Which makes me wonder why those appalled at the bad conditions they decry in the case of Rosal, show no sympathy for the complaints of Revilla about the heat and, rats and cockroaches of his prison cell.  On their website for example, Bayan Muna slams the Aquino administration’s VIP treatment of Revilla, Estrada and Napoles while decrying the horrible treatment of Andrea Rosal. 

This is a popular theme, by the way. There has been a lot of anger over Revilla’s complaints, some even mocking him for being far less than the tough hero he portrays himself to be in and out of the movies. The charge regarding VIP treatment, however, should be nuanced. Reports of Revilla and Estrada being allowed any number of visitors and at any time of the day which goes against the rules for prisoners are indeed VIP treatment. Revilla and Estrada must be treated the same as all other prisoners. So must Rosal.  But that treatment must meet certain minimum standards.

I believe that in the case of the bad conditions of our prisons, detainees, even Revilla, has a right to complain. Even his cell does not meet the minimum standard for prison cells promulgated by the UN High Commissioner on Human Rights if his complaints are true. These include that a prisoner should have a single room unless in prisons with dorm type facilities. In which case, these should not be congested and those sharing the dorm should be chosen properly. Cells should be kept cool and scrupulously clean. These should be the conditions of the thousands of other political and criminal detainees all over the country. 

People might be upset with me for putting Revilla and Rosal on the same plane. They may be angered by my standing up for Revilla’s rights even before he has been properly punished. I do not put them on the same plane in any way except in that plane where we must all be equal and fully protected – the claim of human rights. If the reader prefers, every human being must be coddled when it comes to the fulfillment of his or her human rights.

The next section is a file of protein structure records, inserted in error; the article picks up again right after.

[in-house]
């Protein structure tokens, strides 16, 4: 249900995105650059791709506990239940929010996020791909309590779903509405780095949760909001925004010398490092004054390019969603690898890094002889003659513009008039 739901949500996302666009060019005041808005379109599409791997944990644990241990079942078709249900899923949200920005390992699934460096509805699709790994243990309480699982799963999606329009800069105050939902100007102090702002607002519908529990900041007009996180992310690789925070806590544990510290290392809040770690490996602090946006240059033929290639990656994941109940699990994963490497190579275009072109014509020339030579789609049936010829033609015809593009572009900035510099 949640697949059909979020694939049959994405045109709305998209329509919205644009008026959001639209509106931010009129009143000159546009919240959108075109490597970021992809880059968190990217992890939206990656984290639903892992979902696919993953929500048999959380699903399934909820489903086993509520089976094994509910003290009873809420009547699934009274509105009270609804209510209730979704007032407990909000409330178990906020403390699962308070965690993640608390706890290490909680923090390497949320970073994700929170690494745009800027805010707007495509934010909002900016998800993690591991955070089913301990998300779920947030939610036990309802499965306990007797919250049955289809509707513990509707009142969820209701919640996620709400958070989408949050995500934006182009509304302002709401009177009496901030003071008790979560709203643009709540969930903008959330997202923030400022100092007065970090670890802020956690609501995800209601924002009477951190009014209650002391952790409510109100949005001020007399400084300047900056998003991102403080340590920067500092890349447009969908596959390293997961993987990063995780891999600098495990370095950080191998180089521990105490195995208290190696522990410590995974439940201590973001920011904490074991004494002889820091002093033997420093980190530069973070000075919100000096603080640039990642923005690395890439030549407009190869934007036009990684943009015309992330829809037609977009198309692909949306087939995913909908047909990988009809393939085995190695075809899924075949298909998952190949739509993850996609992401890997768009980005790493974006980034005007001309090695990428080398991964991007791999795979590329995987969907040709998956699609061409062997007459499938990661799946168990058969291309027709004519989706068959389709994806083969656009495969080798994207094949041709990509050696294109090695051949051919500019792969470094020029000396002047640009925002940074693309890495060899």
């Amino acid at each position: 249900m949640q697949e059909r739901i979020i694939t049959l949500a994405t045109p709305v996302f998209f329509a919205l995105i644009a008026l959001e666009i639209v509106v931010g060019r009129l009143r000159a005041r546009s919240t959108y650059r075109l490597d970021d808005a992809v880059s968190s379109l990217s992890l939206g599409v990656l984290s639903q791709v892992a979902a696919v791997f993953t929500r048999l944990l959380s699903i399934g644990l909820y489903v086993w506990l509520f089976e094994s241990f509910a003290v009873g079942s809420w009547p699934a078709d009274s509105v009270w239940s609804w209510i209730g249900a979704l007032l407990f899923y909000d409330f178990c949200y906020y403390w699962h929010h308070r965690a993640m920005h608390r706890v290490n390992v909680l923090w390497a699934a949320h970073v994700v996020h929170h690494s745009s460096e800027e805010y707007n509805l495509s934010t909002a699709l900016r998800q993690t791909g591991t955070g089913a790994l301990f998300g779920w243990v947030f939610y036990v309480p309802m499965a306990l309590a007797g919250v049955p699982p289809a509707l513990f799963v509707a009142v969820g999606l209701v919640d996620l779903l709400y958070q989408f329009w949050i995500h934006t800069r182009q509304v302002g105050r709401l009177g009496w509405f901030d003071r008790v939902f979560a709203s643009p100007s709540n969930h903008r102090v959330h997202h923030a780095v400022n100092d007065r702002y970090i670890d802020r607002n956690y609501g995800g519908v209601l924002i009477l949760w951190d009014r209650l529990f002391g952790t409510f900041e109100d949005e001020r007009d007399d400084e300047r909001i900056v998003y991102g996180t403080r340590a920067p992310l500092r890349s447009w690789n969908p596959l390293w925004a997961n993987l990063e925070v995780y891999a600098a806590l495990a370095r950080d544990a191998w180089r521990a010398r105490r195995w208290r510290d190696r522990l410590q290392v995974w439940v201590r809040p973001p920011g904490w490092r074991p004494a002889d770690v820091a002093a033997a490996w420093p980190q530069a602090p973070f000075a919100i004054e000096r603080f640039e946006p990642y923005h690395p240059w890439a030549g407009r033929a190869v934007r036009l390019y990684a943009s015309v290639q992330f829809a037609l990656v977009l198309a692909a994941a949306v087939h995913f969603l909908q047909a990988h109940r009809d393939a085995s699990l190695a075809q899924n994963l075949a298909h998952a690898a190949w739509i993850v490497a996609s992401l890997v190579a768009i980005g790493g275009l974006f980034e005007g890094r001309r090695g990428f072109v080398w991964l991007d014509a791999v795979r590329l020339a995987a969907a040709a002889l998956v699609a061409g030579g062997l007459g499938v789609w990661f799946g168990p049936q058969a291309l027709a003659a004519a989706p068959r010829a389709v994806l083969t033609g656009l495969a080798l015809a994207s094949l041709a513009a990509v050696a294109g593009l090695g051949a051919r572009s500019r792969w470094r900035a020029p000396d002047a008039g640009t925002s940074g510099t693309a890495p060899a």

Human rights is universal

To be clear, I do not wish to say that Revilla’s rights have been as severely violated as those of Rosal’s. The violation of his right to a cooler and un-infested room surely cannot be compared to the level of iniquity perpetrated against Rosal. I am appalled at the difference in treatment between Revilla and Rosal. I do not think the heat, the rats and the cockroaches are any reason for me to call for the release of Revilla. On the other hand, Rosal has a right to some redress. At the very least, a transfer to better conditions, if not release.  

But I am also disappointed at how human rights in the country remains factionalized and highly theatrical. It is clear that human rights advocates make claims only for those who happen to be on their side of the political fence. Revilla, being the selfish man that he is, claims rights for himself alone. The anti-RH people claim rights for the unborn, forgetting the pregnant woman who carries the fetus. The CPP-NPA-NDF, Makabayan and Karapatan make claims for Rosal and her child but show disdain for Revilla’s complaint even if what he is asking for is the implementation of human rights standards.